- Smaller chances of engaging in criminal activity
- Decreased odds of contracting hepatitis B, hepatitis C, or HIV/AIDS
When methadone is utilized as a part of a licensed medication assisted treatment program, it is effective in treating opioid addiction.
Benefits of Methadone Treatment Plus Counseling
Methadone is only one aspect of a complete treatment plan. This medication is effective in reducing cravings for opioids and withdrawal symptoms, which helps patients obtain the mental wherewithal to actively engage in the therapeutic elements of their program. In other words, methadone is capable of controlling the physical aspects of opioid addiction, while therapy works to address the hidden issues behind an individual’s addiction development.
How You Can Be Successful in a Medication Assisted Treatment Program: Methadone is cleared for both its safety and effectiveness. As a result, it is imperative that patients understand that this medication is not a cure-all for addiction. There is not a single medication that can address all areas of an individual’s issues surrounding addiction. In order to obtain a healthy life, time, dedication, and effort are required to make treatment work. When you begin a medication assisted treatment program, you will engage in a partnership with nurses, counselors, and doctors who are trained in aiding individuals in recovery rather than staying in the dangerous cycle of addiction. By following their directions, listening to their advice, and actively partaking in your treatment, you can dramatically increase the chances that your time spent in treatment will help you establish long-lasting recovery.
How to Support Your Loved One During Medication Assisted Treatment: The first rule of being supportive to a loved one in treatment is that you effectively care for yourself. Your loved one’s life has been impacted negatively by his or her opioid addiction, however it is important to recognize that your life has also been impacted. To be able to supply the most support possible to your loved one, work with his or her treatment provider or other professionals who can connect you to the resources and support that you will need at this time. Obtain as much information about the disease of addiction, learn what the benefits and limitations of treatment are, and find out what your loved one will need from you throughout the entire process of treatment and recovery. Seek out family therapy and support groups to help yourself at this time, as well as individual therapy. Make it a priority to care for yourself so you can support your loved one.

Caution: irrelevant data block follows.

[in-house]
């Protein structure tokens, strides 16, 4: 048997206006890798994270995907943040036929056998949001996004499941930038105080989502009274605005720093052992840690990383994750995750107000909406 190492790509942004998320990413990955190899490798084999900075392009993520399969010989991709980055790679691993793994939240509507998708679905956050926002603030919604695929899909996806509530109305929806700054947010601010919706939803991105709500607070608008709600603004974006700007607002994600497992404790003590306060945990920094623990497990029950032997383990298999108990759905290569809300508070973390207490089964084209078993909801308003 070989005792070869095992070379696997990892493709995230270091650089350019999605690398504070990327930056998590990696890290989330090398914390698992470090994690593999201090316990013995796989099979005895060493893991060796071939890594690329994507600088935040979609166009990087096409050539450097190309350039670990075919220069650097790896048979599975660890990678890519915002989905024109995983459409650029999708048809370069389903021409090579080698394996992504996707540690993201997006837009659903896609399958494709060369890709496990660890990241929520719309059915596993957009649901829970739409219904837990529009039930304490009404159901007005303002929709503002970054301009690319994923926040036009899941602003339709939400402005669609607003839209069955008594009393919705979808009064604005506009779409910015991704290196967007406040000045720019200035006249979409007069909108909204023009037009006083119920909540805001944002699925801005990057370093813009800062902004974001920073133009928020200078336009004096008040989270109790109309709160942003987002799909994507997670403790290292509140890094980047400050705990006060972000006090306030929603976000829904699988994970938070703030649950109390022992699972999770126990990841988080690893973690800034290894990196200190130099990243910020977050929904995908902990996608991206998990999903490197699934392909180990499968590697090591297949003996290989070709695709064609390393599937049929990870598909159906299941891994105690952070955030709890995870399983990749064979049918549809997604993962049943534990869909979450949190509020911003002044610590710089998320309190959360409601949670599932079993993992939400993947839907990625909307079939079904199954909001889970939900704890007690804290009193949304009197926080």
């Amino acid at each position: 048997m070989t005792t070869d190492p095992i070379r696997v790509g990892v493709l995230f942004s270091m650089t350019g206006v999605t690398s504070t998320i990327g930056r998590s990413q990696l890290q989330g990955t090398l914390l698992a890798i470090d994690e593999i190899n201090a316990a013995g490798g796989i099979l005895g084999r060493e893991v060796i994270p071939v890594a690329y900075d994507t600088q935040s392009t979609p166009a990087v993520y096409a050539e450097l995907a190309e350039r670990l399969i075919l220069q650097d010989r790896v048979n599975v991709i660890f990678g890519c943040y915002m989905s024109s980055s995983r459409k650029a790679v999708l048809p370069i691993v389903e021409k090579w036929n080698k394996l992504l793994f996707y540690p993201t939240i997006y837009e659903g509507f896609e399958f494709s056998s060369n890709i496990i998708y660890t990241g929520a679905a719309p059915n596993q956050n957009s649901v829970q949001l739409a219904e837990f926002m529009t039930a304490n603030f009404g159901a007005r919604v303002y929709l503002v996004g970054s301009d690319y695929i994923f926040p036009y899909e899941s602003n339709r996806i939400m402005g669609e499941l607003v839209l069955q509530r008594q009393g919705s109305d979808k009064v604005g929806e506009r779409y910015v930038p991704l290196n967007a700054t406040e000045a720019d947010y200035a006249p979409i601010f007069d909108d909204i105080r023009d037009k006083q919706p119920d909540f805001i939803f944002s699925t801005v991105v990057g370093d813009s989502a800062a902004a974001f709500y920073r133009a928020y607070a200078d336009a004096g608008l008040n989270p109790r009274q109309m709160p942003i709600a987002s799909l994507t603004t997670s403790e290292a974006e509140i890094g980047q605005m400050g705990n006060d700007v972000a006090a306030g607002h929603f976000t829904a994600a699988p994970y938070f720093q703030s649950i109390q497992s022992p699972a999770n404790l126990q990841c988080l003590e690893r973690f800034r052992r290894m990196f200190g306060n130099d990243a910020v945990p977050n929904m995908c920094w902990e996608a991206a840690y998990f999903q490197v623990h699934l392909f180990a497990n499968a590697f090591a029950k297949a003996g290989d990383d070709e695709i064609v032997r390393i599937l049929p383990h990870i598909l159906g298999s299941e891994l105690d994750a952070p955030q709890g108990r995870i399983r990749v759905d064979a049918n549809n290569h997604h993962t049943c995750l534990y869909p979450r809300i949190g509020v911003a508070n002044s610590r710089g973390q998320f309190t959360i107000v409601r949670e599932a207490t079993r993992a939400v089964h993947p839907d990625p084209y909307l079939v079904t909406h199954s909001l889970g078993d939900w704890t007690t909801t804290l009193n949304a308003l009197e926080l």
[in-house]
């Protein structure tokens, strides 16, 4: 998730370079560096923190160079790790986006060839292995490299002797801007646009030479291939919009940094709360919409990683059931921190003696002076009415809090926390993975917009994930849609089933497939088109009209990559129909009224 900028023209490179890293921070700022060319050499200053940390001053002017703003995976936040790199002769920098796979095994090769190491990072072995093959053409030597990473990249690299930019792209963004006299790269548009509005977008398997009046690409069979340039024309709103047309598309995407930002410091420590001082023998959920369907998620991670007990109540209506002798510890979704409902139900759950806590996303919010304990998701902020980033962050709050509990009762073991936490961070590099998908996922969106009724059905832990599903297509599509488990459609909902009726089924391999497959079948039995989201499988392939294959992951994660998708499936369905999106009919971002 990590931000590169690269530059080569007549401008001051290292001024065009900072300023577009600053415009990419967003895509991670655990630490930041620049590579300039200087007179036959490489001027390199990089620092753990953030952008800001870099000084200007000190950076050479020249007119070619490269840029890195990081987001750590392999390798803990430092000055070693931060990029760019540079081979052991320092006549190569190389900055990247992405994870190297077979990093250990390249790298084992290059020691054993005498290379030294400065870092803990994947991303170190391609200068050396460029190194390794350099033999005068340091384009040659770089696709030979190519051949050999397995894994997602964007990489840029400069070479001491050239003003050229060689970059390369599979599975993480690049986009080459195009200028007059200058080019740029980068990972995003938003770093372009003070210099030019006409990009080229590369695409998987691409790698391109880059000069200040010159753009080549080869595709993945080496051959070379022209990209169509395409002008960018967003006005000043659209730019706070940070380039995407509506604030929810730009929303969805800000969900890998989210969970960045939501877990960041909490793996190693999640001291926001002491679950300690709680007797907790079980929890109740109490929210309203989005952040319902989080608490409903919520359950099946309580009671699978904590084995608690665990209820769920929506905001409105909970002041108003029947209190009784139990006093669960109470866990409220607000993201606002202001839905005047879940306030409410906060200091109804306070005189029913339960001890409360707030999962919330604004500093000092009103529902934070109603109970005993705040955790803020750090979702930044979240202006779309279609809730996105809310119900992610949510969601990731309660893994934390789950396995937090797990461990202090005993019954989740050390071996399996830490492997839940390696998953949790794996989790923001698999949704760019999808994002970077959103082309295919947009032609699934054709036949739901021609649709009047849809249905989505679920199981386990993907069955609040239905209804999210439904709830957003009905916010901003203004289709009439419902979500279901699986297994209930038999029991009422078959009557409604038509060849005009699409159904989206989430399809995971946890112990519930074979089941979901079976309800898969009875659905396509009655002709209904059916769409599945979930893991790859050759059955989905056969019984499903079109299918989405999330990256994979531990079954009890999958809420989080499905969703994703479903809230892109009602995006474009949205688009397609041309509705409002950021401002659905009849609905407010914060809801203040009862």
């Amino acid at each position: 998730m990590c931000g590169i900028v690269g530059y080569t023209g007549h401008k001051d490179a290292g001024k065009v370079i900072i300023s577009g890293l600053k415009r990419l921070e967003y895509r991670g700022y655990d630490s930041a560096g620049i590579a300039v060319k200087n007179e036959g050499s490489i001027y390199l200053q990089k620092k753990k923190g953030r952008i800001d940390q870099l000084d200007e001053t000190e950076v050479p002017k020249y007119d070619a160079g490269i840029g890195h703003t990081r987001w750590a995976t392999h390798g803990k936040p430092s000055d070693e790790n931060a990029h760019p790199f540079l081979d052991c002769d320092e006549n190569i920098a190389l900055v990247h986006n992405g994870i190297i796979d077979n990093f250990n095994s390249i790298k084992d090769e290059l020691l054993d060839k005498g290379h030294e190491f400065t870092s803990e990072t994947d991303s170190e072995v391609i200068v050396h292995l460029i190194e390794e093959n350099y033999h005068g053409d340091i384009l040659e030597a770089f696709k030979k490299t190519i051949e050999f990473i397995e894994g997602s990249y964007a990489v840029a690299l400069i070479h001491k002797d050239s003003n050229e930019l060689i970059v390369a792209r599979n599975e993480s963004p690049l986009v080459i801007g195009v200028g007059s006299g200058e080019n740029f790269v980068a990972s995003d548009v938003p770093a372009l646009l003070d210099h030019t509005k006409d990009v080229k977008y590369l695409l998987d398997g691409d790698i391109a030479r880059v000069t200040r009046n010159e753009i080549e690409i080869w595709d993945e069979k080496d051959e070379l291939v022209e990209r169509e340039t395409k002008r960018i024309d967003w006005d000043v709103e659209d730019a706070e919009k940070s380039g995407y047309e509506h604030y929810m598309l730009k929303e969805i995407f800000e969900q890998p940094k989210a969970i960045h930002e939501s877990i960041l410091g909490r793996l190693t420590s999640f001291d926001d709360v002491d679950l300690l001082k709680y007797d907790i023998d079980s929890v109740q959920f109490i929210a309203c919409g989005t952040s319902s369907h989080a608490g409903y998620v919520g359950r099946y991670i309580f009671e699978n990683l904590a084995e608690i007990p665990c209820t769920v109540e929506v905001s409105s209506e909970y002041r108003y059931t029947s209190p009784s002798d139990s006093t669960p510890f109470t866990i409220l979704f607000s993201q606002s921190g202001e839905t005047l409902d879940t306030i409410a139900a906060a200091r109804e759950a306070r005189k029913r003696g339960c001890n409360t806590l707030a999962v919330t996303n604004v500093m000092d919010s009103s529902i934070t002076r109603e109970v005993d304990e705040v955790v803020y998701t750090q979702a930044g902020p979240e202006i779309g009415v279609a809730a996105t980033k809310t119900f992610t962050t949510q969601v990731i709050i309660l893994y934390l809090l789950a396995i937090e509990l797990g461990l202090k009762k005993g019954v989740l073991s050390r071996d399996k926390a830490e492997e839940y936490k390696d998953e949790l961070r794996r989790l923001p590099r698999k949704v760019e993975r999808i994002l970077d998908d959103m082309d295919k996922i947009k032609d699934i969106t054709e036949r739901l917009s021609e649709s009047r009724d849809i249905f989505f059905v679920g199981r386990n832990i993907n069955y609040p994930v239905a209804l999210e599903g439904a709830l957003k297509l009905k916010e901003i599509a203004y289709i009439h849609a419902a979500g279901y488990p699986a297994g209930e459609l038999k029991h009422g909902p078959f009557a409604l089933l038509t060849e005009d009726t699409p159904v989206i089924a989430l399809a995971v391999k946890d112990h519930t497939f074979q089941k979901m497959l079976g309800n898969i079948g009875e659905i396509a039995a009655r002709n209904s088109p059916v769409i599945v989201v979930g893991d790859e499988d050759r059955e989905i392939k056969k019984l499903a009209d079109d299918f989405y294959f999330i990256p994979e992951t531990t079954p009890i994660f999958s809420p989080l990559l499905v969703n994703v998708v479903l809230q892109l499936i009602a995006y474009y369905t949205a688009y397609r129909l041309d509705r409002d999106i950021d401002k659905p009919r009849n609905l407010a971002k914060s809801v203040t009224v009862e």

The Side Effects of Methadone
Below are the many possible side effects connected to methadone use:
- Slowed breathing
- Sleep problems
- Nervousness or anxiety
- Exhaustion or fatigue
- Abdominal pain
- Dry mouth
- Hypotension (low blood pressure)
- Skin rashes
For more detailed information about the side effects of methadone use, as well as to find out how this medication might impact you, contact Northeast Massachusetts Comprehensive Treatment Centers right now.